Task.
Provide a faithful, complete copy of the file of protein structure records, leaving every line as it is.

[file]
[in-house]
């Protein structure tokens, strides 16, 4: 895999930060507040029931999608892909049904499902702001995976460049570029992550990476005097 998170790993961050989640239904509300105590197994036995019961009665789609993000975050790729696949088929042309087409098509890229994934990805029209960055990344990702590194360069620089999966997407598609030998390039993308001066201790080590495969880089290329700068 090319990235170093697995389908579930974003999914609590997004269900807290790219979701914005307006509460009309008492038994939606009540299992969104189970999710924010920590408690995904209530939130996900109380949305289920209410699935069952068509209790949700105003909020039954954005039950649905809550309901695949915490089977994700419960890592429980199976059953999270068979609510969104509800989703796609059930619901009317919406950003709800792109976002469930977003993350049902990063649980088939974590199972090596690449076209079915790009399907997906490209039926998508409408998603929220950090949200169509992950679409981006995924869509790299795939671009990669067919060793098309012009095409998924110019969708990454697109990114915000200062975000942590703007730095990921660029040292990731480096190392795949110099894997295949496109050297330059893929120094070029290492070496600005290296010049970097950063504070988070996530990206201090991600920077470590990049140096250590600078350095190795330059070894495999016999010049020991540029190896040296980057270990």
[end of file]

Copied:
[in-house]
């Protein structure tokens, strides 16, 4: 895999930060507040029931999608892909049904499902702001995976460049570029992550990476005097 998170790993961050989640239904509300105590197994036995019961009665789609993000975050790729696949088929042309087409098509890229994934990805029209960055990344990702590194360069620089999966997407598609030998390039993308001066201790080590495969880089290329700068 090319990235170093697995389908579930974003999914609590997004269900807290790219979701914005307006509460009309008492038994939606009540299992969104189970999710924010920590408690995904209530939130996900109380949305289920209410699935069952068509209790949700105003909020039954954005039950649905809550309901695949915490089977994700419960890592429980199976059953999270068979609510969104509800989703796609059930619901009317919406950003709800792109976002469930977003993350049902990063649980088939974590199972090596690449076209079915790009399907997906490209039926998508409408998603929220950090949200169509992950679409981006995924869509790299795939671009990669067919060793098309012009095409998924110019969708990454697109990114915000200062975000942590703007730095990921660029040292990731480096190392795949110099894997295949496109050297330059893929120094070029290492070496600005290296010049970097950063504070988070996530990206201090991600920077470590990049140096250590600078350095190795330059070894495999016999010049020991540029190896040296980057270990």